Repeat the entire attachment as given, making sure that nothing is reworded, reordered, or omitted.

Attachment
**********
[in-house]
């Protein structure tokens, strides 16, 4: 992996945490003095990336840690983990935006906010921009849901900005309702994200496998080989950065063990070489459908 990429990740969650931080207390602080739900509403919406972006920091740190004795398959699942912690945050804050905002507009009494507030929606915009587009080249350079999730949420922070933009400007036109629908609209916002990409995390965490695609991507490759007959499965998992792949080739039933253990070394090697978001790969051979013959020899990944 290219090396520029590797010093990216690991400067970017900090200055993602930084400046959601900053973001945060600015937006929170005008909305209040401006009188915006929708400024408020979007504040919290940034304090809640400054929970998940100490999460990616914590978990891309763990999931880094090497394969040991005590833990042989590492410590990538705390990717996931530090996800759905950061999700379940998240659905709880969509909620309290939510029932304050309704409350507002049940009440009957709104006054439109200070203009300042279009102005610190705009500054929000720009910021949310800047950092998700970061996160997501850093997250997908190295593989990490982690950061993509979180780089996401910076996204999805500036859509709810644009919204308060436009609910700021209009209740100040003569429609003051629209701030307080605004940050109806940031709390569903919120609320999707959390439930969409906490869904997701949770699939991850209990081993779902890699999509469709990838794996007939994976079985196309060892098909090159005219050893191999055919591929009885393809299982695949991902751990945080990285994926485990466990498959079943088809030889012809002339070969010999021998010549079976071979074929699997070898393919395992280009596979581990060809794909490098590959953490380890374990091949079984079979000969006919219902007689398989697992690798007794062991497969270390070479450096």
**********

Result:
[in-house]
């Protein structure tokens, strides 16, 4: 992996945490003095990336840690983990935006906010921009849901900005309702994200496998080989950065063990070489459908 990429990740969650931080207390602080739900509403919406972006920091740190004795398959699942912690945050804050905002507009009494507030929606915009587009080249350079999730949420922070933009400007036109629908609209916002990409995390965490695609991507490759007959499965998992792949080739039933253990070394090697978001790969051979013959020899990944 290219090396520029590797010093990216690991400067970017900090200055993602930084400046959601900053973001945060600015937006929170005008909305209040401006009188915006929708400024408020979007504040919290940034304090809640400054929970998940100490999460990616914590978990891309763990999931880094090497394969040991005590833990042989590492410590990538705390990717996931530090996800759905950061999700379940998240659905709880969509909620309290939510029932304050309704409350507002049940009440009957709104006054439109200070203009300042279009102005610190705009500054929000720009910021949310800047950092998700970061996160997501850093997250997908190295593989990490982690950061993509979180780089996401910076996204999805500036859509709810644009919204308060436009609910700021209009209740100040003569429609003051629209701030307080605004940050109806940031709390569903919120609320999707959390439930969409906490869904997701949770699939991850209990081993779902890699999509469709990838794996007939994976079985196309060892098909090159005219050893191999055919591929009885393809299982695949991902751990945080990285994926485990466990498959079943088809030889012809002339070969010999021998010549079976071979074929699997070898393919395992280009596979581990060809794909490098590959953490380890374990091949079984079979000969006919219902007689398989697992690798007794062991497969270390070479450096």